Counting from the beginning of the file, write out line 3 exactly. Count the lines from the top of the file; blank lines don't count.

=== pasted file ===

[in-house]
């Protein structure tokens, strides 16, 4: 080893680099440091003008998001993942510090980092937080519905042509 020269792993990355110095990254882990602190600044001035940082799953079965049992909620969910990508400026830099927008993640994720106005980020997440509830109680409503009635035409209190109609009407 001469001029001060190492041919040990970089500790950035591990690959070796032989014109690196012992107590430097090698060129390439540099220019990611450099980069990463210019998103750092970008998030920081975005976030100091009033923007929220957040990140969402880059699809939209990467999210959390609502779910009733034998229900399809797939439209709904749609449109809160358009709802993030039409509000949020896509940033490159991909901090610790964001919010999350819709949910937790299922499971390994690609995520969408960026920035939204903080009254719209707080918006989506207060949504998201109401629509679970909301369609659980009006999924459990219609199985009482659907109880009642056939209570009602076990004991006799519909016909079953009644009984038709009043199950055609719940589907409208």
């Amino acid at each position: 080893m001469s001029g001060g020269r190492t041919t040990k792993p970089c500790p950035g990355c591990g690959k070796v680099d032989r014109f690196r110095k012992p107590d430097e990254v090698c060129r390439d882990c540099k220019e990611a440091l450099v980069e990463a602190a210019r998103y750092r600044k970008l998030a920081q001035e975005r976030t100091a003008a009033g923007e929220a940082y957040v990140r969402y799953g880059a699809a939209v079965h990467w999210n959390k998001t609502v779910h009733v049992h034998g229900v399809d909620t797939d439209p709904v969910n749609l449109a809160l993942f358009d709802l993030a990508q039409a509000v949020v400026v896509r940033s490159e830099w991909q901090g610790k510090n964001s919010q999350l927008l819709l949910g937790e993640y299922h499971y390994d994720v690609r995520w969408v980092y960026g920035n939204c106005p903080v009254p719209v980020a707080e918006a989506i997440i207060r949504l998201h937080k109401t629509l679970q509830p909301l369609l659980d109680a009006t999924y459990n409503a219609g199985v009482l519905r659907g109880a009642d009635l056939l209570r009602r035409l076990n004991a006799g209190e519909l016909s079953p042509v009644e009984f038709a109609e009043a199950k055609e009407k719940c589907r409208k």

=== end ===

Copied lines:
């Amino acid at each position: 080893m001469s001029g001060g020269r190492t041919t040990k792993p970089c500790p950035g990355c591990g690959k070796v680099d032989r014109f690196r110095k012992p107590d430097e990254v090698c060129r390439d882990c540099k220019e990611a440091l450099v980069e990463a602190a210019r998103y750092r600044k970008l998030a920081q001035e975005r976030t100091a003008a009033g923007e929220a940082y957040v990140r969402y799953g880059a699809a939209v079965h990467w999210n959390k998001t609502v779910h009733v049992h034998g229900v399809d909620t797939d439209p709904v969910n749609l449109a809160l993942f358009d709802l993030a990508q039409a509000v949020v400026v896509r940033s490159e830099w991909q901090g610790k510090n964001s919010q999350l927008l819709l949910g937790e993640y299922h499971y390994d994720v690609r995520w969408v980092y960026g920035n939204c106005p903080v009254p719209v980020a707080e918006a989506i997440i207060r949504l998201h937080k109401t629509l679970q509830p909301l369609l659980d109680a009006t999924y459990n409503a219609g199985v009482l519905r659907g109880a009642d009635l056939l209570r009602r035409l076990n004991a006799g209190e519909l016909s079953p042509v009644e009984f038709a109609e009043a199950k055609e009407k719940c589907r409208k």